Damage caused by speeding on Herron Avenue

120914HerronS-curve_sign hit

Last night a car drove up on the hillside at the Herron Avenue S-curve, knocking over the neighborhood sign and flattening the bushes and plantings. This part of the curve is hit frequently; the stone wall was badly damaged by another vehicle this fall. This is also where pedestrians cross, so the frequency of accidents is of particular concern.

Incidents like this highlight the need for long-term solutions to the problem of speeding and cut-through traffic. The issue is complicated.  Roads are public thoroughfares and Polish Hill’s location means that it’s the only quick route between certain points, so vehicles are going to come through. City traffic engineers and Zone Traffic Division are looking at the problem and have advised us that the best way to address the issue is to make it difficult for drivers to speed. If it’s not as quick and easy to cut through Polish Hill, more drivers will stay on the main roads, and the vehicles that do come through will move more slowly.

We’re collecting feedback from residents in order to see what traffic calming measures they want, and where, with the Polish Hill Traffic Calming Survey. The majority of responses thus far support speed humps (not speed bumps, which are higher). The most-requested location is Melwood Avenue, followed by Herron Avenue and Paulowna Street, all streets that are particularly affected by cut-through rush hour traffic.

Another way to support traffic calming solutions is to file a 311 report. Let the City know the impact that speeding and cut-through traffic have on you, and what solutions you want to see.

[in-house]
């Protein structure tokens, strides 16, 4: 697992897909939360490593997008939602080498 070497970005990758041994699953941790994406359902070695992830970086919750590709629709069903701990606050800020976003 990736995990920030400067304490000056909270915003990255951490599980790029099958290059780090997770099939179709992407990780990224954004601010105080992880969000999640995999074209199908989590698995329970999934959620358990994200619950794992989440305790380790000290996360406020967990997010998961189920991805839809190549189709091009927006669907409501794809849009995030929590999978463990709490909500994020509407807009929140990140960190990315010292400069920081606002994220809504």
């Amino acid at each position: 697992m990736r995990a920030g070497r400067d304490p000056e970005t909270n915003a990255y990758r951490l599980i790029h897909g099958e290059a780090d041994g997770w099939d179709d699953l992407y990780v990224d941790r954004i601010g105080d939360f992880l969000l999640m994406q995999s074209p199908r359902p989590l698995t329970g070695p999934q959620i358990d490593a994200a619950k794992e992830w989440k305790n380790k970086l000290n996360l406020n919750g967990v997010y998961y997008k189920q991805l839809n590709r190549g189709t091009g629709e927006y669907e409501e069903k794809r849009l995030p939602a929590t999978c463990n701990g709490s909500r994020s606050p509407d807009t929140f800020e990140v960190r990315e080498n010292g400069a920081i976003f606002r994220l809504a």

Fill out the Polish Hill traffic calming survey!

slowdown

Some of the most difficult issues facing our neighborhood are related to traffic, particularly the number of vehicles that cut through Polish Hill and the speed at which many drivers move through our streets.  We’ve been working with Zone 2 traffic division, District 7 Council office, and the City of Pittsburgh to find ways to slow down and perhaps reduce the traffic that comes through our neighborhood.

To request traffic calming improvements such as crosswalks, signage or speed humps, we need to have data to make the case, including as much input as possible from residents.  To that end, we’ve created a traffic calming survey.  If this is an issue you care about, please take a few minutes to fill out the survey.

Fill out the survey online, or pick up a paper copy at the PHCA office.

And if you use the East Busway, you might want to check out this mindmixer document from GoBurgh.  You can add your own ideas to the document, which was created for residents to talk about what they like and don’t like about the bus way and the areas surrounding it.

Public meetings to help with search for a new police chief

city-of-pittsburgh-seal

Mayor Peduto and acting Public Safety Director Stephen A. Bucar have announced that the upcoming public phase of the city’s search for a new Pittsburgh Police chief will include six public meetings and a site for online remarks.  They’ll use that input to help write the standards profiling the best applicants for the position.

The first public meeting will be in Zone 2 and will take place on Thursday, June 26 at 6:00 p.m. at the Teamster’s Temple at 4701 Butler Street in Lawrenceville.